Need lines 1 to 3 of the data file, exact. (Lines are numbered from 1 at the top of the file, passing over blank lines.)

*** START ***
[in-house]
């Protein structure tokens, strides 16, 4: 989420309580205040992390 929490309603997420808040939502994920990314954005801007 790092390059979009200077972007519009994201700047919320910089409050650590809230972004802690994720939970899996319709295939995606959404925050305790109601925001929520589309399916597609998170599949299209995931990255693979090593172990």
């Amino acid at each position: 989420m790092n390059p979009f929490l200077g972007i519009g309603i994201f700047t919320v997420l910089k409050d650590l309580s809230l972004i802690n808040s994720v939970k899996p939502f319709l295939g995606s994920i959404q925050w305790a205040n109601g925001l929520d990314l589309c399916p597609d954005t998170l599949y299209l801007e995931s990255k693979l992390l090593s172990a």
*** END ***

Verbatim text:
[in-house]
């Protein structure tokens, strides 16, 4: 989420309580205040992390 929490309603997420808040939502994920990314954005801007 790092390059979009200077972007519009994201700047919320910089409050650590809230972004802690994720939970899996319709295939995606959404925050305790109601925001929520589309399916597609998170599949299209995931990255693979090593172990």
């Amino acid at each position: 989420m790092n390059p979009f929490l200077g972007i519009g309603i994201f700047t919320v997420l910089k409050d650590l309580s809230l972004i802690n808040s994720v939970k899996p939502f319709l295939g995606s994920i959404q925050w305790a205040n109601g925001l929520d990314l589309c399916p597609d954005t998170l599949y299209l801007e995931s990255k693979l992390l090593s172990a």